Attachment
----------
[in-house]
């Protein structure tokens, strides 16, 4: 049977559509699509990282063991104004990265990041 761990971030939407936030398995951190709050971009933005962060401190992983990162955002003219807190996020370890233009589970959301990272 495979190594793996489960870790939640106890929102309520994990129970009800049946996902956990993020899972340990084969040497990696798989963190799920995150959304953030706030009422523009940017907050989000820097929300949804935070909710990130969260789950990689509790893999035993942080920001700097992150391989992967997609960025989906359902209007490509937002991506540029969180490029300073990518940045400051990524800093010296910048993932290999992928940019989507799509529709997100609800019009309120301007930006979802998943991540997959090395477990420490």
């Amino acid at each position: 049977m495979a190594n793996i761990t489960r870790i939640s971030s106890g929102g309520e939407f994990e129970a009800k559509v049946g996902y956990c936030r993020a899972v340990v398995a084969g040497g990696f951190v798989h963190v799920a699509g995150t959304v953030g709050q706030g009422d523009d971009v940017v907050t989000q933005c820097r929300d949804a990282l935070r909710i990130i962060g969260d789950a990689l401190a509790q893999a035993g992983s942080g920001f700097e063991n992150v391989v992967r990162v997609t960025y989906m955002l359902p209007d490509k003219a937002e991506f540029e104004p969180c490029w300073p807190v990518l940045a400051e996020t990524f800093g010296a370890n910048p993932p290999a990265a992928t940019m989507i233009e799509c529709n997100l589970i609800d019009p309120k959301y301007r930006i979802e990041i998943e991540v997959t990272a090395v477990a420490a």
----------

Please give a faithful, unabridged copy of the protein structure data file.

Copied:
[in-house]
């Protein structure tokens, strides 16, 4: 049977559509699509990282063991104004990265990041 761990971030939407936030398995951190709050971009933005962060401190992983990162955002003219807190996020370890233009589970959301990272 495979190594793996489960870790939640106890929102309520994990129970009800049946996902956990993020899972340990084969040497990696798989963190799920995150959304953030706030009422523009940017907050989000820097929300949804935070909710990130969260789950990689509790893999035993942080920001700097992150391989992967997609960025989906359902209007490509937002991506540029969180490029300073990518940045400051990524800093010296910048993932290999992928940019989507799509529709997100609800019009309120301007930006979802998943991540997959090395477990420490």
């Amino acid at each position: 049977m495979a190594n793996i761990t489960r870790i939640s971030s106890g929102g309520e939407f994990e129970a009800k559509v049946g996902y956990c936030r993020a899972v340990v398995a084969g040497g990696f951190v798989h963190v799920a699509g995150t959304v953030g709050q706030g009422d523009d971009v940017v907050t989000q933005c820097r929300d949804a990282l935070r909710i990130i962060g969260d789950a990689l401190a509790q893999a035993g992983s942080g920001f700097e063991n992150v391989v992967r990162v997609t960025y989906m955002l359902p209007d490509k003219a937002e991506f540029e104004p969180c490029w300073p807190v990518l940045a400051e996020t990524f800093g010296a370890n910048p993932p290999a990265a992928t940019m989507i233009e799509c529709n997100l589970i609800d019009p309120k959301y301007r930006i979802e990041i998943e991540v997959t990272a090395v477990a420490a």